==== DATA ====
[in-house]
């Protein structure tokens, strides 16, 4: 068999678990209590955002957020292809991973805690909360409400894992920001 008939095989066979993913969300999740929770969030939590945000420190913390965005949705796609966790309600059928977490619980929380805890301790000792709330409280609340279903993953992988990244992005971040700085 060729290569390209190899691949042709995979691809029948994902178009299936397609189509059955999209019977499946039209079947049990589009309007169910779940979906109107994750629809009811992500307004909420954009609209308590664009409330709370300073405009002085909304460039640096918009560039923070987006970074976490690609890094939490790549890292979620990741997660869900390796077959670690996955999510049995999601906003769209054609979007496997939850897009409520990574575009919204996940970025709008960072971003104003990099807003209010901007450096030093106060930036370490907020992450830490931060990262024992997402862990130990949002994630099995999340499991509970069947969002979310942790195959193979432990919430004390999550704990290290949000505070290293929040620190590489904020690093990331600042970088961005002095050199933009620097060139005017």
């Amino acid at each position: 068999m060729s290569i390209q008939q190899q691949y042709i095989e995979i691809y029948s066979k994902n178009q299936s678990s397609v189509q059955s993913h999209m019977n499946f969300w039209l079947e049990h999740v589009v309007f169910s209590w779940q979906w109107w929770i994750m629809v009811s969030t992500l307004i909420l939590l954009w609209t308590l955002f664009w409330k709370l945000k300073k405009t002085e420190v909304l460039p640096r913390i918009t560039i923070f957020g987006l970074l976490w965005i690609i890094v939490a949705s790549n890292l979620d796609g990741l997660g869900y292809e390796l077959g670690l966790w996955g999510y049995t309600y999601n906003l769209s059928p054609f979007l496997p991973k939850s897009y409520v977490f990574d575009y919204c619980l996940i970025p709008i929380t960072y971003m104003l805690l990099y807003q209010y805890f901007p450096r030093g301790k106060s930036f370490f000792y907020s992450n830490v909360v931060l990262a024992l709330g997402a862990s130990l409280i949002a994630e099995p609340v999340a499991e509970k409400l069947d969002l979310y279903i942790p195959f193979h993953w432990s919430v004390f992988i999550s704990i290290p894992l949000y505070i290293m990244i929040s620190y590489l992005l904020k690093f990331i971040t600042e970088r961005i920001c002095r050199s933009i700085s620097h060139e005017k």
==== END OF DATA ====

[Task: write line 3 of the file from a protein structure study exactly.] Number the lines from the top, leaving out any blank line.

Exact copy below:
């Amino acid at each position: 068999m060729s290569i390209q008939q190899q691949y042709i095989e995979i691809y029948s066979k994902n178009q299936s678990s397609v189509q059955s993913h999209m019977n499946f969300w039209l079947e049990h999740v589009v309007f169910s209590w779940q979906w109107w929770i994750m629809v009811s969030t992500l307004i909420l939590l954009w609209t308590l955002f664009w409330k709370l945000k300073k405009t002085e420190v909304l460039p640096r913390i918009t560039i923070f957020g987006l970074l976490w965005i690609i890094v939490a949705s790549n890292l979620d796609g990741l997660g869900y292809e390796l077959g670690l966790w996955g999510y049995t309600y999601n906003l769209s059928p054609f979007l496997p991973k939850s897009y409520v977490f990574d575009y919204c619980l996940i970025p709008i929380t960072y971003m104003l805690l990099y807003q209010y805890f901007p450096r030093g301790k106060s930036f370490f000792y907020s992450n830490v909360v931060l990262a024992l709330g997402a862990s130990l409280i949002a994630e099995p609340v999340a499991e509970k409400l069947d969002l979310y279903i942790p195959f193979h993953w432990s919430v004390f992988i999550s704990i290290p894992l949000y505070i290293m990244i929040s620190y590489l992005l904020k690093f990331i971040t600042e970088r961005i920001c002095r050199s933009i700085s620097h060139e005017k």